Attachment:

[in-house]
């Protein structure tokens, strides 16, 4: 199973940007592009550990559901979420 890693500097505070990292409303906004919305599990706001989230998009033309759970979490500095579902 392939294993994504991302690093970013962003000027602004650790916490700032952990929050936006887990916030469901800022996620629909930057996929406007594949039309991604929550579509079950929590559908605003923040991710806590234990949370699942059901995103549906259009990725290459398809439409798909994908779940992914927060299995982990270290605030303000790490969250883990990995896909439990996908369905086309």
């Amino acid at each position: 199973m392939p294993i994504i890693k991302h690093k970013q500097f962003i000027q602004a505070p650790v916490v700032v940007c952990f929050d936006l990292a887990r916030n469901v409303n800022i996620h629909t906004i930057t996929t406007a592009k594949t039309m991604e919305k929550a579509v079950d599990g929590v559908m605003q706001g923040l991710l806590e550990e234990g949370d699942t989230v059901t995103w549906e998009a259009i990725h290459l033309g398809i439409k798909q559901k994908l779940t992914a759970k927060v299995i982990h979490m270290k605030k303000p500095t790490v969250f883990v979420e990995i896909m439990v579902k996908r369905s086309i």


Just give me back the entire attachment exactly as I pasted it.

[in-house]
């Protein structure tokens, strides 16, 4: 199973940007592009550990559901979420 890693500097505070990292409303906004919305599990706001989230998009033309759970979490500095579902 392939294993994504991302690093970013962003000027602004650790916490700032952990929050936006887990916030469901800022996620629909930057996929406007594949039309991604929550579509079950929590559908605003923040991710806590234990949370699942059901995103549906259009990725290459398809439409798909994908779940992914927060299995982990270290605030303000790490969250883990990995896909439990996908369905086309």
């Amino acid at each position: 199973m392939p294993i994504i890693k991302h690093k970013q500097f962003i000027q602004a505070p650790v916490v700032v940007c952990f929050d936006l990292a887990r916030n469901v409303n800022i996620h629909t906004i930057t996929t406007a592009k594949t039309m991604e919305k929550a579509v079950d599990g929590v559908m605003q706001g923040l991710l806590e550990e234990g949370d699942t989230v059901t995103w549906e998009a259009i990725h290459l033309g398809i439409k798909q559901k994908l779940t992914a759970k927060v299995i982990h979490m270290k605030k303000p500095t790490v969250f883990v979420e990995i896909m439990v579902k996908r369905s086309i």